For most of one's life, people fear death. When people get to a certain age, they start to welcome death. At 91 years old, I assume that most people would welcome death and wish for the end of this journey and the start of the next one.
Farewell to one of the Masters. Who not only wrote some of the best works of science-fiction. But who was also an early adopter of Star Trek. He was amongst such contemporaries as Isaac Asimov, who understood the storytelling potential that Star Trek offered the television viewing public.
Edited to add this piece about mistaken identity.
Originally Posted by Ray Bradbury
Gene Roddenberry asked me to be part of the "Star Trek" family as a writer 25 years ago. He showed me the pilot, and I looked at it and liked it but said at that time that I've never been able to adapt other people's characters--no matter how much I admire them. So, one of the sad things of my life is I was never able to participate in the love and joy that made "Star Trek" so special.
But, ironically, for many years people have thought I was Gene Roddenberry. It never bothered me because I loved him as a friend and admired him as a creator. I was always very proud every time a bunch of young people ran up to me and said, "Oh, Mr. Roddenberry, we all love you and we love 'Star Trek'." It happened all the time. I learned over the years to simply say, "Oh, I'm so glad that you like the show. I wrote it for you and I created it for you." And I let them run off thinking I was Mr. Roddenberry. . . .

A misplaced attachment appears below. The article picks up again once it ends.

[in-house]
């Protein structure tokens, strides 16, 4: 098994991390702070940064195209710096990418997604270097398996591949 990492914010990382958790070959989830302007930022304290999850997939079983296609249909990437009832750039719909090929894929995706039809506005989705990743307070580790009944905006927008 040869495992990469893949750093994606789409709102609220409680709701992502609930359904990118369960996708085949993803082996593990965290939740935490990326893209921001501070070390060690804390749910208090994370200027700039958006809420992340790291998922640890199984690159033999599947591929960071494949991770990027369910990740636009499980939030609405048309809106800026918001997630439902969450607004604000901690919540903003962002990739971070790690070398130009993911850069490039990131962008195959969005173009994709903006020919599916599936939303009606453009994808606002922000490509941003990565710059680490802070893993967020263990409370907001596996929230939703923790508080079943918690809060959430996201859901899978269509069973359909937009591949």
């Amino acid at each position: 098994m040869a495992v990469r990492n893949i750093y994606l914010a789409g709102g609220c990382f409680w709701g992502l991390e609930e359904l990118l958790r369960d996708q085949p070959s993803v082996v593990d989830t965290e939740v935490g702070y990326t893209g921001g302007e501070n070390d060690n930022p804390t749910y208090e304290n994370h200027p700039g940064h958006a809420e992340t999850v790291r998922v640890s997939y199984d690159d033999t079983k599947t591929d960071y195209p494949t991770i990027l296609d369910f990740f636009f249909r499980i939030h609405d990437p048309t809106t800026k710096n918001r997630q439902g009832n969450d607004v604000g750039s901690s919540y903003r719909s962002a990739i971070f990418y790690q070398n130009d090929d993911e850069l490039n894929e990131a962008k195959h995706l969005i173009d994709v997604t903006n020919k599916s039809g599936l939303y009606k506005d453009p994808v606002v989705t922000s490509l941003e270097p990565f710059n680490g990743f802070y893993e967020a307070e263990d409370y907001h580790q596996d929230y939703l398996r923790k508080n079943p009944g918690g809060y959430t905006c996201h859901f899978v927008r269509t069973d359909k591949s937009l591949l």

Ray Bradbury was introduced to me (as an author) by an elementary-school English teacher. His books were the "gateway drug" that led me to Asimov, Heinlein, Clarke, Niven, Pohl, Pournelle, Card, and of course everyone's favorite crank, Harlan Ellison.
We are fortunate that he was so prolific, because it means we all have so much of his work available to us.
Also, as a resident of Northern IL, I've made a point in the past of stopping by a few spots in Waukegan that show up in his stories. Kind of cool to see it and see how it matches his prose.